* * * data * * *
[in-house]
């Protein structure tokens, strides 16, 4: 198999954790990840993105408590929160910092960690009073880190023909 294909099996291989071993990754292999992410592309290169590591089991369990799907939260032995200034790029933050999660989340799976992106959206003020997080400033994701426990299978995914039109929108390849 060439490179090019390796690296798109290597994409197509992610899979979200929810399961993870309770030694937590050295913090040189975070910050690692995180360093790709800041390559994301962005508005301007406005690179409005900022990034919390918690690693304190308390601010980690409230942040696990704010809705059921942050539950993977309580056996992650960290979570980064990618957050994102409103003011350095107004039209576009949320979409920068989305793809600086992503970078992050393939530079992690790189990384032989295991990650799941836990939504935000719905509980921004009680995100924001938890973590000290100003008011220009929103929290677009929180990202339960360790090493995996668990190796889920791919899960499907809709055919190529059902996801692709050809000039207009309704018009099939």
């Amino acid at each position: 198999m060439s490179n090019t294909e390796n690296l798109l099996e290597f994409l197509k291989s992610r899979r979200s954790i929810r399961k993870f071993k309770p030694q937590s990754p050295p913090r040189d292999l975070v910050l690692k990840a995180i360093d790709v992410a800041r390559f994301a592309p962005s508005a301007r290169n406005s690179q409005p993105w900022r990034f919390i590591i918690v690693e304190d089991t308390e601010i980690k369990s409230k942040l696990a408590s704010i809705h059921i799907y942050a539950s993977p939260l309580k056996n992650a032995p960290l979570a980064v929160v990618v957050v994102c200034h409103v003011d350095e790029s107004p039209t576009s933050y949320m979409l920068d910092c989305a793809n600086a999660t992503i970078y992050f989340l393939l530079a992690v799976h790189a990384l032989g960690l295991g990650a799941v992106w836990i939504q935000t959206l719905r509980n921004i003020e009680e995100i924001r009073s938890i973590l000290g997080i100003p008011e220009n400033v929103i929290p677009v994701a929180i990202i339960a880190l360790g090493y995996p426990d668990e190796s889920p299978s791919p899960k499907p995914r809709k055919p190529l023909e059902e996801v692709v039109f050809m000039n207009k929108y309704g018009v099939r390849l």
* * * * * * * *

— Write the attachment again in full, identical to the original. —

[in-house]
């Protein structure tokens, strides 16, 4: 198999954790990840993105408590929160910092960690009073880190023909 294909099996291989071993990754292999992410592309290169590591089991369990799907939260032995200034790029933050999660989340799976992106959206003020997080400033994701426990299978995914039109929108390849 060439490179090019390796690296798109290597994409197509992610899979979200929810399961993870309770030694937590050295913090040189975070910050690692995180360093790709800041390559994301962005508005301007406005690179409005900022990034919390918690690693304190308390601010980690409230942040696990704010809705059921942050539950993977309580056996992650960290979570980064990618957050994102409103003011350095107004039209576009949320979409920068989305793809600086992503970078992050393939530079992690790189990384032989295991990650799941836990939504935000719905509980921004009680995100924001938890973590000290100003008011220009929103929290677009929180990202339960360790090493995996668990190796889920791919899960499907809709055919190529059902996801692709050809000039207009309704018009099939």
């Amino acid at each position: 198999m060439s490179n090019t294909e390796n690296l798109l099996e290597f994409l197509k291989s992610r899979r979200s954790i929810r399961k993870f071993k309770p030694q937590s990754p050295p913090r040189d292999l975070v910050l690692k990840a995180i360093d790709v992410a800041r390559f994301a592309p962005s508005a301007r290169n406005s690179q409005p993105w900022r990034f919390i590591i918690v690693e304190d089991t308390e601010i980690k369990s409230k942040l696990a408590s704010i809705h059921i799907y942050a539950s993977p939260l309580k056996n992650a032995p960290l979570a980064v929160v990618v957050v994102c200034h409103v003011d350095e790029s107004p039209t576009s933050y949320m979409l920068d910092c989305a793809n600086a999660t992503i970078y992050f989340l393939l530079a992690v799976h790189a990384l032989g960690l295991g990650a799941v992106w836990i939504q935000t959206l719905r509980n921004i003020e009680e995100i924001r009073s938890i973590l000290g997080i100003p008011e220009n400033v929103i929290p677009v994701a929180i990202i339960a880190l360790g090493y995996p426990d668990e190796s889920p299978s791919p899960k499907p995914r809709k055919p190529l023909e059902e996801v692709v039109f050809m000039n207009k929108y309704g018009v099939r390849l």